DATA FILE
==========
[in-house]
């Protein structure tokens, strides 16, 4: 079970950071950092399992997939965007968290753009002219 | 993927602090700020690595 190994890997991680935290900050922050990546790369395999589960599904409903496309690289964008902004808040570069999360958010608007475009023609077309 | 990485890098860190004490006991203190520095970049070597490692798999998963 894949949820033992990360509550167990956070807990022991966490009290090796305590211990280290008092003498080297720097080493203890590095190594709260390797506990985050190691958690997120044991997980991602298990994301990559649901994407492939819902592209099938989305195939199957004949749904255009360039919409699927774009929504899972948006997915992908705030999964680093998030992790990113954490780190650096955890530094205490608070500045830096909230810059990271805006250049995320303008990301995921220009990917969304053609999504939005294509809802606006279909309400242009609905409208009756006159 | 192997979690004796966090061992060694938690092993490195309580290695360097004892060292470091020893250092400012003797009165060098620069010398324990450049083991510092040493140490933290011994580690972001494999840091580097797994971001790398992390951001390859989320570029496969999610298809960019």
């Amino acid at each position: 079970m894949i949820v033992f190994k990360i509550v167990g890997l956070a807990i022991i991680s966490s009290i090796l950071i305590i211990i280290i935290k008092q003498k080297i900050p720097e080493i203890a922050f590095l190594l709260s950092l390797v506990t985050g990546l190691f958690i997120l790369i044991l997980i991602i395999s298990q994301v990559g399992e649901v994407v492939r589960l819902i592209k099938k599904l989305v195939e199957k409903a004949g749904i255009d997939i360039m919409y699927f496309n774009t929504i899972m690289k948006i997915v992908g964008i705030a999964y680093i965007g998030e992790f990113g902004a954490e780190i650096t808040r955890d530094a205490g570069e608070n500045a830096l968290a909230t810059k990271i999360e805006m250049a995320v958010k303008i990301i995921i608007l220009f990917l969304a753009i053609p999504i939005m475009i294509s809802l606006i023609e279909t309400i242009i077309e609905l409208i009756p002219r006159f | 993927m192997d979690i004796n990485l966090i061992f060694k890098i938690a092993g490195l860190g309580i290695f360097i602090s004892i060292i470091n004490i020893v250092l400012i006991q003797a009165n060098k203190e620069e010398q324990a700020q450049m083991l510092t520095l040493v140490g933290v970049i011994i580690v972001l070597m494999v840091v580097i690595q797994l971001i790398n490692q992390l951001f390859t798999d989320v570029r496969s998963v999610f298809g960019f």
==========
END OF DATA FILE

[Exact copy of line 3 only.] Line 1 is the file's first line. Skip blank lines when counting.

């Amino acid at each position: 079970m894949i949820v033992f190994k990360i509550v167990g890997l956070a807990i022991i991680s966490s009290i090796l950071i305590i211990i280290i935290k008092q003498k080297i900050p720097e080493i203890a922050f590095l190594l709260s950092l390797v506990t985050g990546l190691f958690i997120l790369i044991l997980i991602i395999s298990q994301v990559g399992e649901v994407v492939r589960l819902i592209k099938k599904l989305v195939e199957k409903a004949g749904i255009d997939i360039m919409y699927f496309n774009t929504i899972m690289k948006i997915v992908g964008i705030a999964y680093i965007g998030e992790f990113g902004a954490e780190i650096t808040r955890d530094a205490g570069e608070n500045a830096l968290a909230t810059k990271i999360e805006m250049a995320v958010k303008i990301i995921i608007l220009f990917l969304a753009i053609p999504i939005m475009i294509s809802l606006i023609e279909t309400i242009i077309e609905l409208i009756p002219r006159f | 993927m192997d979690i004796n990485l966090i061992f060694k890098i938690a092993g490195l860190g309580i290695f360097i602090s004892i060292i470091n004490i020893v250092l400012i006991q003797a009165n060098k203190e620069e010398q324990a700020q450049m083991l510092t520095l040493v140490g933290v970049i011994i580690v972001l070597m494999v840091v580097i690595q797994l971001i790398n490692q992390l951001f390859t798999d989320v570029r496969s998963v999610f298809g960019f």